There is a time for campaigning and a time for governing. As the 113th Congress prepares to convene, many monumental decisions lie before us — decisions that will affect generations of Americans in a profound way.
Yet, with the mixed results of last week’s elections, many are left asking, “Where do we go from here?”
It’s a fair question. President Barack Obama was re-elected to a second term. The Senate remains in Democratic control and the House in Republican control, with the ratio of Republicans to Democrats barely changed.
For as much as the nation seems fed up with the status quo, it voted to keep its elected government basically the same.
So did the people vote for more gridlock? Do we have a mandate for more of the same?
Of course not. The American people want solutions to the problems our country faces. They may disagree on exactly how to address the issues, but they want them addressed all the same.
If there is a mandate, it is for leaders from both parties to work together to avoid the fiscal cliff in the short term and solve the debt crisis for the long term. In each case, Americans want reasonable, responsible reforms that will help, not hurt, our economy.
Though the views of members of the House and Senate are as divergent as the people we represent, we bear the responsibility to work through our political differences and get things done. That’s our job.
Republicans aren’t going to abandon our core conservative values, just as I don’t expect Democrats to change their stripes either. However, we might not have to in order to achieve results.
There is common ground, and I am eager to work with the administration and the Senate to find it. My colleagues and I are ready to work with men and women of good faith from both parties, but we’re not going to play games like the White House and Senate have tried to the past two years. This country has serious problems, and I hope the president and the Senate are ready to work with us to find viable solutions.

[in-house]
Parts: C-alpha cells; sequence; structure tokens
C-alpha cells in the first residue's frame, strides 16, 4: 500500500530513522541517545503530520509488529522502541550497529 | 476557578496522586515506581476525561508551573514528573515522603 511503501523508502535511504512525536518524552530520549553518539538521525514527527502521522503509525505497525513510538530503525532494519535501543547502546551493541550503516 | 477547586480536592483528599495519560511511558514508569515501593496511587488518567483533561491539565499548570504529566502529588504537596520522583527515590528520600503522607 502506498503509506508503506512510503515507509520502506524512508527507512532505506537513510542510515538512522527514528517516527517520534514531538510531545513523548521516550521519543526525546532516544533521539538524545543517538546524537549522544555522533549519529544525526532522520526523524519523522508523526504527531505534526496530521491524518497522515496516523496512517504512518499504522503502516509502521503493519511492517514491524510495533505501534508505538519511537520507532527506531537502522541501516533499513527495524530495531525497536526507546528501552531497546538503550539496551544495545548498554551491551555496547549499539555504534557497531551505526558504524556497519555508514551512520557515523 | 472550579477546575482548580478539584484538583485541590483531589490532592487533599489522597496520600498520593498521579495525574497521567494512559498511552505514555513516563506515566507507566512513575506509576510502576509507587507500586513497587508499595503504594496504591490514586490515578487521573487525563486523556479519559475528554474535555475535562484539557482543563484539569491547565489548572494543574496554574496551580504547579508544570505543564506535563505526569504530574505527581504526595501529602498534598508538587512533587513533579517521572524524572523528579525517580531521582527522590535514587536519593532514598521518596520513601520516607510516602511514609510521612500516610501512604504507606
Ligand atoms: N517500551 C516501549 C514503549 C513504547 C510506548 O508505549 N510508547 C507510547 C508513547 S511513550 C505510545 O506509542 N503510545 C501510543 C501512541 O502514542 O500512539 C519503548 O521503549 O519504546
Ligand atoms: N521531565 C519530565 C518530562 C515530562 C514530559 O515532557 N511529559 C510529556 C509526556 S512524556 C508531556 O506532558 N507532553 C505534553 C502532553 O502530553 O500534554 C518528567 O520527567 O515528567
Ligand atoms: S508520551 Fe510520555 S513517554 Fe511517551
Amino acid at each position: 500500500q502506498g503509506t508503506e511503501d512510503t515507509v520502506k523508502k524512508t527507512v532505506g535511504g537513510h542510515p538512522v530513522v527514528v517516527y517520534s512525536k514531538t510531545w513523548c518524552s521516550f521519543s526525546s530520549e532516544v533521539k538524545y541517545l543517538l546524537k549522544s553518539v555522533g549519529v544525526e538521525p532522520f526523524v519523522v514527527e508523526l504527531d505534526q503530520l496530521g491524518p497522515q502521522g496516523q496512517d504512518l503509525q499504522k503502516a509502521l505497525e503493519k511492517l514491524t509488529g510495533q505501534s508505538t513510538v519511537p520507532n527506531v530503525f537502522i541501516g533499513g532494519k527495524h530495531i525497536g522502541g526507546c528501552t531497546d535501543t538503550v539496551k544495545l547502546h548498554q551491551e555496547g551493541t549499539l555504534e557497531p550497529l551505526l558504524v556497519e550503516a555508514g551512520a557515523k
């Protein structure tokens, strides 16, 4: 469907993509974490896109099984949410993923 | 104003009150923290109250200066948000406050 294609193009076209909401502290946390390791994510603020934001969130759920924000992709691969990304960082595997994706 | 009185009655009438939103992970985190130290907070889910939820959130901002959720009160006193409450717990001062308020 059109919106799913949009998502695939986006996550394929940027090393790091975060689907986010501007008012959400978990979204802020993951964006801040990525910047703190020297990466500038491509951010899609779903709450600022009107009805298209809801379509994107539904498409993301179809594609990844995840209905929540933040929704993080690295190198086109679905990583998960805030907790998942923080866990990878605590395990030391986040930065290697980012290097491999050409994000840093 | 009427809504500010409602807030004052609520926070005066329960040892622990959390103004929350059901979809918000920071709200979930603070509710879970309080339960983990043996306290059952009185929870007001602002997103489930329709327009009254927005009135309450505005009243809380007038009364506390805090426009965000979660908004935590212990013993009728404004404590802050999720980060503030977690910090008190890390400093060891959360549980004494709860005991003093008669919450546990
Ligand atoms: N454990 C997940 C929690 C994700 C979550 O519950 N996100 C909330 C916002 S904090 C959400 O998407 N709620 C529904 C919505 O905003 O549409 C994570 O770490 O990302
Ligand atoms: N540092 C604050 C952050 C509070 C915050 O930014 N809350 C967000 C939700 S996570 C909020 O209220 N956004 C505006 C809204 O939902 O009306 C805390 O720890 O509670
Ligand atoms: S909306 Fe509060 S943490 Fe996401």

One area where I believe common ground exists is tax reform. Any serious plan to address the $16 trillion debt must include meaningful reforms to entitlement programs. If some pro-growth tax reforms — broadening the tax base, lowering rates and closing loopholes — could help us reach an agreement to finally deal with entitlement spending and debt, it’s worth considering.
At the same time, it would be unwise for the president and Senate Democrats to insist on economically harmful small-business tax rate increases unlikely to pass Congress.
With election dust barely settled and no actual legislation on the table, it’s too early to speculate on specifics. But in broad terms, there is reason to be optimistic Congress can make progress on this issue.
Make no mistake — there are some areas where retreating from our principles is not an option. For the past two years the House has stood strong as the people’s last line of defense against an overreaching, overregulating and overspending government. That’s a role we’ll continue to play, and the president should expect that going forward.
But neither side got what it wanted out of last week’s elections. Republicans were denied our candidate’s bid for the White House, and Democrats were thwarted in their attempt to regain control of Congress. Yet the issues facing our country remain.
As elected leaders, we each must recommit ourselves to work together toward putting our country on a prosperous, sustainable path and restoring America’s promise as a land of opportunity. That’s our job, and the people have told us to get back to work.
Rep. Martha Roby, R-Ala., is a member of the Agriculture, Armed Services, and Education and the Workforce committees.
Rep. Bill Cassidy has his blood drawn by Alesha Barbour during a free hepatitis screening in the Rayburn House Office Building hosted by the Congressional Viral Hepatitis Caucus to recognize "National Viral Hepatitis Testing Day."
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